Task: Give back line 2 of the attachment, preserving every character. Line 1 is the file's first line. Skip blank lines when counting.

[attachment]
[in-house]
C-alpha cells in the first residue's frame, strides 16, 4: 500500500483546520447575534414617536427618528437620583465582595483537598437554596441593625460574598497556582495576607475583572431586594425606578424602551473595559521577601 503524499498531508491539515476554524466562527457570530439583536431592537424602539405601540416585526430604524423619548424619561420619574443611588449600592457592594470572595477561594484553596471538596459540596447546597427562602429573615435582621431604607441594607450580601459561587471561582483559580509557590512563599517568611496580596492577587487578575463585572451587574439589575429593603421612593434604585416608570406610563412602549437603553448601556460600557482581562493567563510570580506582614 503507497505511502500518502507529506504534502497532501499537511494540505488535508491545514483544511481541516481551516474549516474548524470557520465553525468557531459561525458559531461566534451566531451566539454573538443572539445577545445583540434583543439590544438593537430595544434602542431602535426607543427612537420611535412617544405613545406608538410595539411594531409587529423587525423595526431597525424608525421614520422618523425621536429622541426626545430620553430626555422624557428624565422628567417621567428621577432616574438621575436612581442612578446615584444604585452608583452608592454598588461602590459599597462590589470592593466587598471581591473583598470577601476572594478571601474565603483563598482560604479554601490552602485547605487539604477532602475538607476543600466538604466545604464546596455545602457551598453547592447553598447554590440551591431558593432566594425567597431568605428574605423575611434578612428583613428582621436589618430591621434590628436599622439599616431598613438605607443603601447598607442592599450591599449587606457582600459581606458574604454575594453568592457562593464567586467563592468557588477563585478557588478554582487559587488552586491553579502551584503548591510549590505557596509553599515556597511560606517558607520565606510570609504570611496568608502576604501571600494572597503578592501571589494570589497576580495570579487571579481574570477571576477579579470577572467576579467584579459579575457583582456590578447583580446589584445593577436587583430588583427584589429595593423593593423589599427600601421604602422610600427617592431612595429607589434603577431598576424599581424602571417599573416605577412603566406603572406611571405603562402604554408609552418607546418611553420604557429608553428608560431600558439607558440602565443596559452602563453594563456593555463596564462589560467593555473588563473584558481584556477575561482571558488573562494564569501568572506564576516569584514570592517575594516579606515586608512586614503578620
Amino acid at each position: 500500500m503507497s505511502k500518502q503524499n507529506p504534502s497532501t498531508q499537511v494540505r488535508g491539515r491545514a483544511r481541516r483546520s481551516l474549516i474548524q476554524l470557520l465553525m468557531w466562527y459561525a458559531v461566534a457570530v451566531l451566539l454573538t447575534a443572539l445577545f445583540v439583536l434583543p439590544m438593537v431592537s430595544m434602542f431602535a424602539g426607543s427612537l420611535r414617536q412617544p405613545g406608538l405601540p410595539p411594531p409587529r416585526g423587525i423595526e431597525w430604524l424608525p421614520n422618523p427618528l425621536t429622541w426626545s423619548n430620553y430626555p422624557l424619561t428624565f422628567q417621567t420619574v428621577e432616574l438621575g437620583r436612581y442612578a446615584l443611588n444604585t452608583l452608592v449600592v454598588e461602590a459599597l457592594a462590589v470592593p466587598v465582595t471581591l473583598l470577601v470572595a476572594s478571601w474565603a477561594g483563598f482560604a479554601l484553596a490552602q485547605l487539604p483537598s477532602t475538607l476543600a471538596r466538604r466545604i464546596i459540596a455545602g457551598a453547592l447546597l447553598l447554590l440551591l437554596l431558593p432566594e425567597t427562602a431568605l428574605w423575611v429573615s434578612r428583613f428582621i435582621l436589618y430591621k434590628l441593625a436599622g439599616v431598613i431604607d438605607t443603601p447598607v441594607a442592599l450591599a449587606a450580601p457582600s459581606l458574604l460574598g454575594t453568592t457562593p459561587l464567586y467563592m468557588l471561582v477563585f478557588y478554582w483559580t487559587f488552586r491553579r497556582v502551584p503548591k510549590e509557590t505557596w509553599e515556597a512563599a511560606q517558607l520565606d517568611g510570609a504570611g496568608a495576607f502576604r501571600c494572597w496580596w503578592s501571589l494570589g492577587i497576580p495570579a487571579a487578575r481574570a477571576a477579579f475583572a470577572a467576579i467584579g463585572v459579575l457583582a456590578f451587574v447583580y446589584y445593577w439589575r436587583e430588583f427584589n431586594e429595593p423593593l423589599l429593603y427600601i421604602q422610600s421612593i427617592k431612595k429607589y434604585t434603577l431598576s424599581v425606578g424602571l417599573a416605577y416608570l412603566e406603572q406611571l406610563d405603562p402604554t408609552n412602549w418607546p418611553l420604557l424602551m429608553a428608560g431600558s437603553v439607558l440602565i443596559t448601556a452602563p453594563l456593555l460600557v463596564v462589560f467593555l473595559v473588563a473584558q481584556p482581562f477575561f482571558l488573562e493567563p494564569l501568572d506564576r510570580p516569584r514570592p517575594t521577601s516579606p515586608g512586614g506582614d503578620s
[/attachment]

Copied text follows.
C-alpha cells in the first residue's frame, strides 16, 4: 500500500483546520447575534414617536427618528437620583465582595483537598437554596441593625460574598497556582495576607475583572431586594425606578424602551473595559521577601 503524499498531508491539515476554524466562527457570530439583536431592537424602539405601540416585526430604524423619548424619561420619574443611588449600592457592594470572595477561594484553596471538596459540596447546597427562602429573615435582621431604607441594607450580601459561587471561582483559580509557590512563599517568611496580596492577587487578575463585572451587574439589575429593603421612593434604585416608570406610563412602549437603553448601556460600557482581562493567563510570580506582614 503507497505511502500518502507529506504534502497532501499537511494540505488535508491545514483544511481541516481551516474549516474548524470557520465553525468557531459561525458559531461566534451566531451566539454573538443572539445577545445583540434583543439590544438593537430595544434602542431602535426607543427612537420611535412617544405613545406608538410595539411594531409587529423587525423595526431597525424608525421614520422618523425621536429622541426626545430620553430626555422624557428624565422628567417621567428621577432616574438621575436612581442612578446615584444604585452608583452608592454598588461602590459599597462590589470592593466587598471581591473583598470577601476572594478571601474565603483563598482560604479554601490552602485547605487539604477532602475538607476543600466538604466545604464546596455545602457551598453547592447553598447554590440551591431558593432566594425567597431568605428574605423575611434578612428583613428582621436589618430591621434590628436599622439599616431598613438605607443603601447598607442592599450591599449587606457582600459581606458574604454575594453568592457562593464567586467563592468557588477563585478557588478554582487559587488552586491553579502551584503548591510549590505557596509553599515556597511560606517558607520565606510570609504570611496568608502576604501571600494572597503578592501571589494570589497576580495570579487571579481574570477571576477579579470577572467576579467584579459579575457583582456590578447583580446589584445593577436587583430588583427584589429595593423593593423589599427600601421604602422610600427617592431612595429607589434603577431598576424599581424602571417599573416605577412603566406603572406611571405603562402604554408609552418607546418611553420604557429608553428608560431600558439607558440602565443596559452602563453594563456593555463596564462589560467593555473588563473584558481584556477575561482571558488573562494564569501568572506564576516569584514570592517575594516579606515586608512586614503578620